‘Build Back Better’ with Children at the Heart of a Bill of Rights

29 April 2021

A Bill of Rights, with the inclusion of specific children’s rights, underpinned by the UN Convention on the Rights of the Child (UNCRC), could be transformative for children in Northern Ireland. It holds the possibility to address decades of failure for our children and young people, creating a framework for a brighter future.

Watch the Children’s Law Centre present evidence to the Ad Hoc Committee on a Bill of Rights

The list of issues facing children in Northern Ireland was recently highlighted in an NGO stakeholder report to the UNCRC Committee. The report illustrated how decades of systemic failure around children’s rights have had a devastating impact on children’s lives, with COVID-19 further exacerbating problems. However, a Bill of Rights for Northern Ireland would provide the perfect opportunity to build back better for children and wider society.

After presenting evidence to the NI Assembly’s Ad Hoc Committee on a Bill of Rights, Children’s Law Centre Director, Paddy Kelly, said:

“At the Children’s Law Centre, we firmly believe that a Bill of Rights for Northern Ireland could provide a new dawn for children here. It could build on general rights protections in the Human Rights Act by incorporating child specific rights as laid out by the UNCRC, rights the UK has already signed up to but remain unenforceable.

“We could see age discrimination legislation finally enacted. It could give a voice to children in care, and it could protect children from harm. Every child should have the opportunity to reach their full potential. A Bill of Rights, with specific child rights provision, could achieve that.”

Read our written briefing to the Ad Hoc Bill of Rights Committee

The Children’s Law Centre’s Director continued: “There can be no doubt that children’s rights in Northern Ireland have fallen behind and children have come to harm because of this. The results are plain for everyone to see over the past year, where Covid has exposed a weak framework of protections. There could be no better way to begin building back better than by strengthening the rights protections for our future generations.

“We have the blueprint. The UK is already a signatory to the world’s most celebrated and most complete statement on children’s rights ever produced, containing civil, political, socio-economic and cultural rights. Let’s prove our commitment to these principles, and to our children and young people, by incorporating the UNCRC in to law through a Bill of Rights for Northern Ireland.

“Where we’ve fallen behind in the past, let’s now lead the way.”

Notes: The Children’s Law Centre would like to thank Ms Moyne Anyadike-Danes for joining Paddy Kelly in presenting to the Ad Hoc Committee on a Bill of Rights. The Children’s Law Centre are privileged to have worked closely over many years with Ms Anyadike-Danes in the vindication of children’s rights. She is one of the leading children’s law experts in the jurisdiction. We would also like to acknowledge the assistance of Ms Anyadike-Danes and her colleague Junior Counsel Nick Scott BL in the preparation of CLC’s written submission to the Ad Hoc Committee.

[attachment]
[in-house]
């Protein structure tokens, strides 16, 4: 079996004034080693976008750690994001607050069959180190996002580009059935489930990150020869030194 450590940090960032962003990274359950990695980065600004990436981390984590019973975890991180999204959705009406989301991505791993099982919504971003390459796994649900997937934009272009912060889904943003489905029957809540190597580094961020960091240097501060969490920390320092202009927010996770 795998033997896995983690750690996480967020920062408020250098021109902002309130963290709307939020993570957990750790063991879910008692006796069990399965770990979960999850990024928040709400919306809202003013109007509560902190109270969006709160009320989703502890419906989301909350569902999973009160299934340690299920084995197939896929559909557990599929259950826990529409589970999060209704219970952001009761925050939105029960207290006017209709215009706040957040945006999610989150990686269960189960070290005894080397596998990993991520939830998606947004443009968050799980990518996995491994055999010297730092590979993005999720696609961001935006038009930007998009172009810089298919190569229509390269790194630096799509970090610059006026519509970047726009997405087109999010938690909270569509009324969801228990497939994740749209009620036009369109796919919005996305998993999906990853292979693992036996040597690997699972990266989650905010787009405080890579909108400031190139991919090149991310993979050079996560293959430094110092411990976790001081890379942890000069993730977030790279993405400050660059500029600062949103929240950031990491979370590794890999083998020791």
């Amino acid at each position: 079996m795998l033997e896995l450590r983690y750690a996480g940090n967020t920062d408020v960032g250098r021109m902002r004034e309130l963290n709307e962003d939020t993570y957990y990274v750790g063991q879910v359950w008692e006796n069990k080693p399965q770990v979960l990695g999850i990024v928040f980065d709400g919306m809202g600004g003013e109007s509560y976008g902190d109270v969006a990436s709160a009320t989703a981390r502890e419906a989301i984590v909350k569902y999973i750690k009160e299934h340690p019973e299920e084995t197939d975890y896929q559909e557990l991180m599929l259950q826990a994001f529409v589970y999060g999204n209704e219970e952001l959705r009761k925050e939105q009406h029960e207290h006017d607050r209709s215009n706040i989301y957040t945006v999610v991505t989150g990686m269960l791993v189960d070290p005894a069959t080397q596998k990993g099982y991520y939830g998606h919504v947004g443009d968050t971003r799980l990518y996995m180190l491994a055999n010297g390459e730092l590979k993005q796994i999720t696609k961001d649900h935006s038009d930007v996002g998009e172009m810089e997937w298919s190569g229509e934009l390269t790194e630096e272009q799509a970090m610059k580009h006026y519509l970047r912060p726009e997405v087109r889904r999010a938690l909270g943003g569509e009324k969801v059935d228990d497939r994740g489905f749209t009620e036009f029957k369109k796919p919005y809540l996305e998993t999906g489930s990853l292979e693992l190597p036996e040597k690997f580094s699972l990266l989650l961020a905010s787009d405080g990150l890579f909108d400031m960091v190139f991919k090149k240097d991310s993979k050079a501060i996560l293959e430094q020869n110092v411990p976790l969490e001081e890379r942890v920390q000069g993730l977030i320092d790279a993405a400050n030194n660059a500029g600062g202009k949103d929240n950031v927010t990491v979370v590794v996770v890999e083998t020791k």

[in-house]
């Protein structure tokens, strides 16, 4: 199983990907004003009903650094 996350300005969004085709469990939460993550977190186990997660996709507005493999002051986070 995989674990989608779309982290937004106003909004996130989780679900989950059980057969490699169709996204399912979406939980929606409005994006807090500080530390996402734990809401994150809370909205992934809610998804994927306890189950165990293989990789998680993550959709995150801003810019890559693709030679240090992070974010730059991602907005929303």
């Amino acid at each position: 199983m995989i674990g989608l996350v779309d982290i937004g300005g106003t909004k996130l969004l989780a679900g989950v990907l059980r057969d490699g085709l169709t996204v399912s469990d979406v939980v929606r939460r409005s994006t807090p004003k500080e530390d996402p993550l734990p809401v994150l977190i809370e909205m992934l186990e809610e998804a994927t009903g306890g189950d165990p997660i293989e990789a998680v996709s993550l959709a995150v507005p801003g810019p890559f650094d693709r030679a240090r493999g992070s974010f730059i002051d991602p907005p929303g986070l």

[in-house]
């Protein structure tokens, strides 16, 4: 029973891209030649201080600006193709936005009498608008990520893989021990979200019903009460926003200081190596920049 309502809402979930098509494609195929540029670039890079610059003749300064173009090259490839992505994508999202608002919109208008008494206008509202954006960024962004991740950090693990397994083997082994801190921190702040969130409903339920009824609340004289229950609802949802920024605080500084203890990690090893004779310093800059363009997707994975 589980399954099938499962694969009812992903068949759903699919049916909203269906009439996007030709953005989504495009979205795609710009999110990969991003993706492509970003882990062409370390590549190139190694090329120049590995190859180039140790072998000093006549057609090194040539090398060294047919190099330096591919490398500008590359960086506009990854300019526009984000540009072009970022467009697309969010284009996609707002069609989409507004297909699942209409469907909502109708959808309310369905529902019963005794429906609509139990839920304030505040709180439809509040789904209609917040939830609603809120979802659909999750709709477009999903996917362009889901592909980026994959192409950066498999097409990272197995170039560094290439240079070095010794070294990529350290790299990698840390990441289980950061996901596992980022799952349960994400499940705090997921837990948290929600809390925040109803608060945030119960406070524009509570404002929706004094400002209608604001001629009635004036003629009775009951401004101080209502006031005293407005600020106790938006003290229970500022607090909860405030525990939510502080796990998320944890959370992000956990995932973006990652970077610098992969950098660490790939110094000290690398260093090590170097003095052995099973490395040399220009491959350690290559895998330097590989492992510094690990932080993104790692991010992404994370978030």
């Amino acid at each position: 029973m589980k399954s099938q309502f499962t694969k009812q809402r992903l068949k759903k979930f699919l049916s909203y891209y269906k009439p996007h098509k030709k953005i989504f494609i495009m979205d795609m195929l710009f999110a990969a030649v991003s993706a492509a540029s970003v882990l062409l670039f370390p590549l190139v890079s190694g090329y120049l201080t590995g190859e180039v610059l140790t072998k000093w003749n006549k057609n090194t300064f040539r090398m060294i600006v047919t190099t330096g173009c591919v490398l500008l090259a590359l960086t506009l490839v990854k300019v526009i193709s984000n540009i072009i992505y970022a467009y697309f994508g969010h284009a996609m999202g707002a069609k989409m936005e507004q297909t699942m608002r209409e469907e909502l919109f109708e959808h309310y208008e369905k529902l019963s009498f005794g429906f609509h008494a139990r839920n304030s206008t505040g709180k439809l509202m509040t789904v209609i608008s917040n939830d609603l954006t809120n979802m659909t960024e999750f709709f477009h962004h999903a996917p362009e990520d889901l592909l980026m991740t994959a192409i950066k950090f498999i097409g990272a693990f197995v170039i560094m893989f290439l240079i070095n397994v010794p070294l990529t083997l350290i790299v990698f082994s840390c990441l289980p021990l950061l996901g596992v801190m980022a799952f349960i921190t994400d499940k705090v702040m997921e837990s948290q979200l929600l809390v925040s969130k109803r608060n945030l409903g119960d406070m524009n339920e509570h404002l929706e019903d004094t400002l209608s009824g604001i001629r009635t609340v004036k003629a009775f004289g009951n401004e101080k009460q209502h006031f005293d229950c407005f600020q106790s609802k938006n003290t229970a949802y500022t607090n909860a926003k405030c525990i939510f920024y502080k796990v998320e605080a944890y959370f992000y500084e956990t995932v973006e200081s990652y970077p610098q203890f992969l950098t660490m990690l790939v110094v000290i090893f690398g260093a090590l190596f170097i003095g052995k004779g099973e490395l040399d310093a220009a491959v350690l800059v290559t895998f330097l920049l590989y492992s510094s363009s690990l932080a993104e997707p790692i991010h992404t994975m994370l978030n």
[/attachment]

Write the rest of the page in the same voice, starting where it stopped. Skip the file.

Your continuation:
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Children’s Law Centre Signs Letter in Support of the Human Rights Act

10 December 2020

Today, on global Human Rights Day, the Children’s Law Centre has joined over one hundred organisations to sign an open letter in support of the Human Rights Act.

The Human Rights Act is essential in protecting the rights of everyone in our society, including children and young people. It was enacted to protect the 16 fundamental rights, as laid out in the European Convention on Human Rights and enshrine those rights in domestic law. Any attempts to weaken or undermine those rights will have a direct impact on the rights of children and young people in Northern Ireland.

This year has underpinned the vital importance of the Human Rights Act and the protection of rights in general. The unprecedented impact of the Covid-19 pandemic has placed a huge stress on the rights and freedoms of everyone, but particularly young people, people with disabilities, carers and families. Sweeping powers have been introduced with very little scrutiny. These powers have had a hugely negative impact on protected groups of people, with serious human rights implications.

In times like these, the Human Rights Act is particularly important in protecting hard fought rights and freedoms, as well as placing checks and balances on government’s power.

That is why the Children’s Law Centre signed this letter today, calling on the Prime Minister and all political leaders to stand with us in support of the Human Rights Act.

The open letter is coordinated by the British Institute of Human Rights. Issued on the 10 December, global Human Rights Day, the open letter highlights the extraordinary events of 2020, and in particular the pandemic, noting that “human rights must not be an afterthought in times of crisis; human rights were born of disaster and must guide the Covid-19 response and recovery”.